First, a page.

So there we have it. These machines are safe and at least as effective as the others. So I wonder if there may be another reason that law enforcement is against people using these devices, especially if their use is deterring people from driving over the limit. We know that law enforcement gives out awards to officers who make the most DUI arrests (not convictions). We know that police departments receive grants, cars and other equipment based on the number of DUI arrests. It’s almost like a circle: make more arrests so we get more equipment so we can make more arrests. I hope the reason law enforcement is against the use of personal breathalyzers is not because it might break up this circle.

I have put more quotes in this post than I usually do but I have one more. I have saved the best for last:

Corinne Geller, spokeswoman for the Virginia State Police, says it can be hard to get an exact reading on a personal breath test because blood-alcohol content levels affect people differently.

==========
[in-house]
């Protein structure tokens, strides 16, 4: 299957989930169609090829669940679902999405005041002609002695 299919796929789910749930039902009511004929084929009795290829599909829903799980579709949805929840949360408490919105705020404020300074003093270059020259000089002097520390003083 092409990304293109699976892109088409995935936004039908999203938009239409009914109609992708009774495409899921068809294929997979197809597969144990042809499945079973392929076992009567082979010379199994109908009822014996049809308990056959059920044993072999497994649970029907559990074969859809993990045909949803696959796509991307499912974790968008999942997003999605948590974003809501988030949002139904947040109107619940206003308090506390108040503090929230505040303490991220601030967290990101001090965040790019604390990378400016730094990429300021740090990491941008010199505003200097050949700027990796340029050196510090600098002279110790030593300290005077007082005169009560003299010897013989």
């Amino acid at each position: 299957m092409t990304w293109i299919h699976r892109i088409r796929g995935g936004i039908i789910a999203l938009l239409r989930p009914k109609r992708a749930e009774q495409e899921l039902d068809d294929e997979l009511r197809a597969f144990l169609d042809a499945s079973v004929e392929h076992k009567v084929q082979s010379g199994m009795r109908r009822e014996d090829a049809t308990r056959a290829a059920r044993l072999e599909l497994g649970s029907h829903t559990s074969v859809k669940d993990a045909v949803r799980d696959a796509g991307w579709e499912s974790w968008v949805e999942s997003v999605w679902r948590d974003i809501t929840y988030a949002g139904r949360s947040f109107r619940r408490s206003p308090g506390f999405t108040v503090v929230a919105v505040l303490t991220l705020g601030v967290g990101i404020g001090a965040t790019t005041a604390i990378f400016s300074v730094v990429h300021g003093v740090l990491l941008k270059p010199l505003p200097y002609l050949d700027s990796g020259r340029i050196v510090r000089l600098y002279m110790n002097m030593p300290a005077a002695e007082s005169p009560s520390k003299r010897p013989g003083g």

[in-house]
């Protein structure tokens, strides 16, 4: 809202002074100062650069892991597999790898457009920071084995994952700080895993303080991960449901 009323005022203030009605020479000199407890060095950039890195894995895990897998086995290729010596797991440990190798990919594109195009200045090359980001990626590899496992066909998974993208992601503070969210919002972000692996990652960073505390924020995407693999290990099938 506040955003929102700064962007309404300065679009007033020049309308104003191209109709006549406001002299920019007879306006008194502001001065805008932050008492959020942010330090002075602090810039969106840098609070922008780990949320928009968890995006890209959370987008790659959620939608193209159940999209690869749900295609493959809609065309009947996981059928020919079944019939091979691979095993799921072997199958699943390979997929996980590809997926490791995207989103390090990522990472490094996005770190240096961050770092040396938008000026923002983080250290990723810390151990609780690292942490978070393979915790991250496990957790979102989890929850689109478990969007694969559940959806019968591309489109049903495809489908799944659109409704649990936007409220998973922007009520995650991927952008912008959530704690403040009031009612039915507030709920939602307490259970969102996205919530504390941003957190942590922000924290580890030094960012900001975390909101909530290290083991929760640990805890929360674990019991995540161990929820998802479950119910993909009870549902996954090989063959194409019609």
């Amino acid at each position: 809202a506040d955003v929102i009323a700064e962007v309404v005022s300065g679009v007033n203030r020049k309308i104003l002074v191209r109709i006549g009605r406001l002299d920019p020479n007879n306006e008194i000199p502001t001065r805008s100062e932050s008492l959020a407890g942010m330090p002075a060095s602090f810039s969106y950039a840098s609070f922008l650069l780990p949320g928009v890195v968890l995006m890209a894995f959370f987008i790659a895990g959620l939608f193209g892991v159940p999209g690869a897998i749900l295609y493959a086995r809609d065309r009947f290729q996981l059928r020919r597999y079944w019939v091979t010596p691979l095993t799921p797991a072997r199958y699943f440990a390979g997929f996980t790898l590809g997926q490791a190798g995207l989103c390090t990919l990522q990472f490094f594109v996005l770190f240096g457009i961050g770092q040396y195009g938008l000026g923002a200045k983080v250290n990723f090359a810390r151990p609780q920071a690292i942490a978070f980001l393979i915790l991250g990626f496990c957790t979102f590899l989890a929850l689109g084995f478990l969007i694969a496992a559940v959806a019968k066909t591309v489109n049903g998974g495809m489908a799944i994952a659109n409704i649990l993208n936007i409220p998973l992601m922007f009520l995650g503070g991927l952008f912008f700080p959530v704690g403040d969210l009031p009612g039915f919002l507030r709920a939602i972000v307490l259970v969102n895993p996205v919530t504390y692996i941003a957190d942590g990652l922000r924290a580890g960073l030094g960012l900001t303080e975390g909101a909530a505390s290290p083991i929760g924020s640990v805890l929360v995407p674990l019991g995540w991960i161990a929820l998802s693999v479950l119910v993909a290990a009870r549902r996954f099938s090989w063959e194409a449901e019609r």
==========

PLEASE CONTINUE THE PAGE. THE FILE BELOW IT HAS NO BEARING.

There it is. Priceless.

If this was a cross-examination, it would be time to sit down. But it’s not and I want to state it again: blood-alcohol content levels affect people differently. I think I said that before.

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Dad persuades children to beat mom with baseball bat – Dad goes to prison

Family law and criminal law and a baseball bat.

A Kansas man was convicted of attempted first-degree murder, aggravated kidnapping, and contributing to a child’s misconduct for convincing his 12-year-old daughter and 15-year-old son to kill his ex-wife by beating her with a baseball bat.

From the Kansas City Star via Mississippi Family Law Blog:

The kids attacked their Mom, Dad came over to help the kids finish Mom off, and luckily Mom got away. The daughter was granted immunity to testify against her father. The son will be tried as a juvenile, according to the article.

The article also states that the attack was prompted by a child custody dispute. It doesn’t say, however, how long the dad will be in prison. Regardless, this family will never be the same.

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Update on Paxton Lawsuit

For the background story on UK ace pitcher, James Paxton, click here.  He wanted to know what the NCAA wanted to talk about. I suspected it was about the draft process and Paxton’s advisor.  According to John Hale at BluGrass Baseball, we now know that:

Paxton is almost certainly under investigation by the NCAA for violating the no-agent rule.